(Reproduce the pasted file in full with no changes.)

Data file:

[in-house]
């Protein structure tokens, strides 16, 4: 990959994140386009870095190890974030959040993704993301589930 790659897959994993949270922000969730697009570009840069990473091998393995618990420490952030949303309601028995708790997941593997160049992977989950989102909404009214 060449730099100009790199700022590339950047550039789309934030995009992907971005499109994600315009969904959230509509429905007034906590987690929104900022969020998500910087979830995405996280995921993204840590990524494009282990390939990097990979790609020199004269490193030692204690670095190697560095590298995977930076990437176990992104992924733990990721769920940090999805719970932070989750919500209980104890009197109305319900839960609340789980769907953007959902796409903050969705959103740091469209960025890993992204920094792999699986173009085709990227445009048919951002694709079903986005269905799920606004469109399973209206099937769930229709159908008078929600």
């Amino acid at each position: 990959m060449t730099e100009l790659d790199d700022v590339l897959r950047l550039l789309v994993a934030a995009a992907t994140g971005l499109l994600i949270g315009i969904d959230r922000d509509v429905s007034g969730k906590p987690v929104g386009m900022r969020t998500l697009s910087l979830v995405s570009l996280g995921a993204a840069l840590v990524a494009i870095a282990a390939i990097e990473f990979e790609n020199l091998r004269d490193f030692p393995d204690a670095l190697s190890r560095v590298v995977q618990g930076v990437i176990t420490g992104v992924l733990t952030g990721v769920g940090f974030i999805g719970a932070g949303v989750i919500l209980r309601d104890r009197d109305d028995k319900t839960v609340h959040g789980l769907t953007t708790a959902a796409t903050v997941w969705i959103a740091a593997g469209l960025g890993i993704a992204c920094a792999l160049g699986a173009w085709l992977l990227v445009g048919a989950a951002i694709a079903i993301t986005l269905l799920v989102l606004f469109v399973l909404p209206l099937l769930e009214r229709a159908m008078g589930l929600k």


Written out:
[in-house]
């Protein structure tokens, strides 16, 4: 990959994140386009870095190890974030959040993704993301589930 790659897959994993949270922000969730697009570009840069990473091998393995618990420490952030949303309601028995708790997941593997160049992977989950989102909404009214 060449730099100009790199700022590339950047550039789309934030995009992907971005499109994600315009969904959230509509429905007034906590987690929104900022969020998500910087979830995405996280995921993204840590990524494009282990390939990097990979790609020199004269490193030692204690670095190697560095590298995977930076990437176990992104992924733990990721769920940090999805719970932070989750919500209980104890009197109305319900839960609340789980769907953007959902796409903050969705959103740091469209960025890993992204920094792999699986173009085709990227445009048919951002694709079903986005269905799920606004469109399973209206099937769930229709159908008078929600």
């Amino acid at each position: 990959m060449t730099e100009l790659d790199d700022v590339l897959r950047l550039l789309v994993a934030a995009a992907t994140g971005l499109l994600i949270g315009i969904d959230r922000d509509v429905s007034g969730k906590p987690v929104g386009m900022r969020t998500l697009s910087l979830v995405s570009l996280g995921a993204a840069l840590v990524a494009i870095a282990a390939i990097e990473f990979e790609n020199l091998r004269d490193f030692p393995d204690a670095l190697s190890r560095v590298v995977q618990g930076v990437i176990t420490g992104v992924l733990t952030g990721v769920g940090f974030i999805g719970a932070g949303v989750i919500l209980r309601d104890r009197d109305d028995k319900t839960v609340h959040g789980l769907t953007t708790a959902a796409t903050v997941w969705i959103a740091a593997g469209l960025g890993i993704a992204c920094a792999l160049g699986a173009w085709l992977l990227v445009g048919a989950a951002i694709a079903i993301t986005l269905l799920v989102l606004f469109v399973l909404p209206l099937l769930e009214r229709a159908m008078g589930l929600k």